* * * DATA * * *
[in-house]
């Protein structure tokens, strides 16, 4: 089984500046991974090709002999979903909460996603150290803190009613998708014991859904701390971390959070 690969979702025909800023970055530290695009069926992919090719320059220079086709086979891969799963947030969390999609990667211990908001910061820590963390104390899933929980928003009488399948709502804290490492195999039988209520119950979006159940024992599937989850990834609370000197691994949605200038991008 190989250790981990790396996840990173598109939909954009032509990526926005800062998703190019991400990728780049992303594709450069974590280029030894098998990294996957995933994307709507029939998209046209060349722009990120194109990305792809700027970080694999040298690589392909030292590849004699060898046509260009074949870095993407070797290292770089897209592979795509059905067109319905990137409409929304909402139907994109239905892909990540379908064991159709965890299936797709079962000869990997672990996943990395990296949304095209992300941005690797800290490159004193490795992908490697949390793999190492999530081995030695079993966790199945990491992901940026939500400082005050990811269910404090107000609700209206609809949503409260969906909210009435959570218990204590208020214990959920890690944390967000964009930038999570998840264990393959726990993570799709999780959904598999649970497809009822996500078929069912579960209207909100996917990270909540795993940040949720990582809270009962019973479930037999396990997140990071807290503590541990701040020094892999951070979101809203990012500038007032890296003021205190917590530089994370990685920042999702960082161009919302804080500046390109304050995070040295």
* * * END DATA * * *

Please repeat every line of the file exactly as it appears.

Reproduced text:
[in-house]
């Protein structure tokens, strides 16, 4: 089984500046991974090709002999979903909460996603150290803190009613998708014991859904701390971390959070 690969979702025909800023970055530290695009069926992919090719320059220079086709086979891969799963947030969390999609990667211990908001910061820590963390104390899933929980928003009488399948709502804290490492195999039988209520119950979006159940024992599937989850990834609370000197691994949605200038991008 190989250790981990790396996840990173598109939909954009032509990526926005800062998703190019991400990728780049992303594709450069974590280029030894098998990294996957995933994307709507029939998209046209060349722009990120194109990305792809700027970080694999040298690589392909030292590849004699060898046509260009074949870095993407070797290292770089897209592979795509059905067109319905990137409409929304909402139907994109239905892909990540379908064991159709965890299936797709079962000869990997672990996943990395990296949304095209992300941005690797800290490159004193490795992908490697949390793999190492999530081995030695079993966790199945990491992901940026939500400082005050990811269910404090107000609700209206609809949503409260969906909210009435959570218990204590208020214990959920890690944390967000964009930038999570998840264990393959726990993570799709999780959904598999649970497809009822996500078929069912579960209207909100996917990270909540795993940040949720990582809270009962019973479930037999396990997140990071807290503590541990701040020094892999951070979101809203990012500038007032890296003021205190917590530089994370990685920042999702960082161009919302804080500046390109304050995070040295």